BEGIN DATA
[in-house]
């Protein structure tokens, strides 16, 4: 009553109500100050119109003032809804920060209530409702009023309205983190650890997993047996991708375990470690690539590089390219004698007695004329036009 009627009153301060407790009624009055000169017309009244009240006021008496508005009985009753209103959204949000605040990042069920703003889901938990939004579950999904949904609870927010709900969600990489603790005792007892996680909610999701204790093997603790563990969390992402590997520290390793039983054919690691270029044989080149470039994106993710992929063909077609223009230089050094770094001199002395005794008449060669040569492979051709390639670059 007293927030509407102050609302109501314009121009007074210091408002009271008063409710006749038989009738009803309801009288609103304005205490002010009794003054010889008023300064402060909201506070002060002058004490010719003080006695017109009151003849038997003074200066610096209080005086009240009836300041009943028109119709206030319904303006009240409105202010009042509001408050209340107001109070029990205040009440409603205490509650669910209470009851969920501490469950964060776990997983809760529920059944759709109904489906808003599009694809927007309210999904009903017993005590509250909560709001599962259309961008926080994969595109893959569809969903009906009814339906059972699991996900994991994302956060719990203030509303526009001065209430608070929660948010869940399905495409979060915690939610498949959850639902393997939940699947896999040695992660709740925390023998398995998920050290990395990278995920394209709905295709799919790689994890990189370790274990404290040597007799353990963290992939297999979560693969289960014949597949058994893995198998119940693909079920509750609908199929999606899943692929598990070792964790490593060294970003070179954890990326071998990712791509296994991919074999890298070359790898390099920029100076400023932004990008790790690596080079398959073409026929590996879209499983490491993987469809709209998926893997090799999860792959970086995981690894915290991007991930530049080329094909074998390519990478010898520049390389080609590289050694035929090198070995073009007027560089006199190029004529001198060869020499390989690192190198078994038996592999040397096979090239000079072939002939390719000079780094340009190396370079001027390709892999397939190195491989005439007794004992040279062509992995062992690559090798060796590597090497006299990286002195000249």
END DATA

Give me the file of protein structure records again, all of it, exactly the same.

[in-house]
């Protein structure tokens, strides 16, 4: 009553109500100050119109003032809804920060209530409702009023309205983190650890997993047996991708375990470690690539590089390219004698007695004329036009 009627009153301060407790009624009055000169017309009244009240006021008496508005009985009753209103959204949000605040990042069920703003889901938990939004579950999904949904609870927010709900969600990489603790005792007892996680909610999701204790093997603790563990969390992402590997520290390793039983054919690691270029044989080149470039994106993710992929063909077609223009230089050094770094001199002395005794008449060669040569492979051709390639670059 007293927030509407102050609302109501314009121009007074210091408002009271008063409710006749038989009738009803309801009288609103304005205490002010009794003054010889008023300064402060909201506070002060002058004490010719003080006695017109009151003849038997003074200066610096209080005086009240009836300041009943028109119709206030319904303006009240409105202010009042509001408050209340107001109070029990205040009440409603205490509650669910209470009851969920501490469950964060776990997983809760529920059944759709109904489906808003599009694809927007309210999904009903017993005590509250909560709001599962259309961008926080994969595109893959569809969903009906009814339906059972699991996900994991994302956060719990203030509303526009001065209430608070929660948010869940399905495409979060915690939610498949959850639902393997939940699947896999040695992660709740925390023998398995998920050290990395990278995920394209709905295709799919790689994890990189370790274990404290040597007799353990963290992939297999979560693969289960014949597949058994893995198998119940693909079920509750609908199929999606899943692929598990070792964790490593060294970003070179954890990326071998990712791509296994991919074999890298070359790898390099920029100076400023932004990008790790690596080079398959073409026929590996879209499983490491993987469809709209998926893997090799999860792959970086995981690894915290991007991930530049080329094909074998390519990478010898520049390389080609590289050694035929090198070995073009007027560089006199190029004529001198060869020499390989690192190198078994038996592999040397096979090239000079072939002939390719000079780094340009190396370079001027390709892999397939190195491989005439007794004992040279062509992995062992690559090798060796590597090497006299990286002195000249």